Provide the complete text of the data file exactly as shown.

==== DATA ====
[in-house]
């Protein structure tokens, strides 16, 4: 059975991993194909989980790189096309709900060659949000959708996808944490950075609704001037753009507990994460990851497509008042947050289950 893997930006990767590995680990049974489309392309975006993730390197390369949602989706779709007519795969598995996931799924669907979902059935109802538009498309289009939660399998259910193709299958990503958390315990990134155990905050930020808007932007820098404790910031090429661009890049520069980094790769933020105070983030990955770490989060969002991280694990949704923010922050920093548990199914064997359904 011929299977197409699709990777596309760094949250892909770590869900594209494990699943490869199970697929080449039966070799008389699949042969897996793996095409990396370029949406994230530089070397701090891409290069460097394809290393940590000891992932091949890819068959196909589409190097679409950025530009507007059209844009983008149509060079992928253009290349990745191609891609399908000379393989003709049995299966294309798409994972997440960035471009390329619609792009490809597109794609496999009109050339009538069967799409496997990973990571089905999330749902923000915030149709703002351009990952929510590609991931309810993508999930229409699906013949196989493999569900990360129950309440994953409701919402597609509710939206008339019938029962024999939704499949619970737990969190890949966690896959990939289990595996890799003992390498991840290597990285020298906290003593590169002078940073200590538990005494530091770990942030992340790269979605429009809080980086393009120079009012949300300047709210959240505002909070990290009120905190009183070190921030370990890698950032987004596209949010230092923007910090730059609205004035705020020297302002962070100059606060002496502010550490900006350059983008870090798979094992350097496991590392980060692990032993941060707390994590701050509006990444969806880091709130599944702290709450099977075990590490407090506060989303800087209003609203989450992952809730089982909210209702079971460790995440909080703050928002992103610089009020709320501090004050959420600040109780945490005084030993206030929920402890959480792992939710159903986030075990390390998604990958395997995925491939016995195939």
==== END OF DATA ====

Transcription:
[in-house]
């Protein structure tokens, strides 16, 4: 059975991993194909989980790189096309709900060659949000959708996808944490950075609704001037753009507990994460990851497509008042947050289950 893997930006990767590995680990049974489309392309975006993730390197390369949602989706779709007519795969598995996931799924669907979902059935109802538009498309289009939660399998259910193709299958990503958390315990990134155990905050930020808007932007820098404790910031090429661009890049520069980094790769933020105070983030990955770490989060969002991280694990949704923010922050920093548990199914064997359904 011929299977197409699709990777596309760094949250892909770590869900594209494990699943490869199970697929080449039966070799008389699949042969897996793996095409990396370029949406994230530089070397701090891409290069460097394809290393940590000891992932091949890819068959196909589409190097679409950025530009507007059209844009983008149509060079992928253009290349990745191609891609399908000379393989003709049995299966294309798409994972997440960035471009390329619609792009490809597109794609496999009109050339009538069967799409496997990973990571089905999330749902923000915030149709703002351009990952929510590609991931309810993508999930229409699906013949196989493999569900990360129950309440994953409701919402597609509710939206008339019938029962024999939704499949619970737990969190890949966690896959990939289990595996890799003992390498991840290597990285020298906290003593590169002078940073200590538990005494530091770990942030992340790269979605429009809080980086393009120079009012949300300047709210959240505002909070990290009120905190009183070190921030370990890698950032987004596209949010230092923007910090730059609205004035705020020297302002962070100059606060002496502010550490900006350059983008870090798979094992350097496991590392980060692990032993941060707390994590701050509006990444969806880091709130599944702290709450099977075990590490407090506060989303800087209003609203989450992952809730089982909210209702079971460790995440909080703050928002992103610089009020709320501090004050959420600040109780945490005084030993206030929920402890959480792992939710159903986030075990390390998604990958395997995925491939016995195939």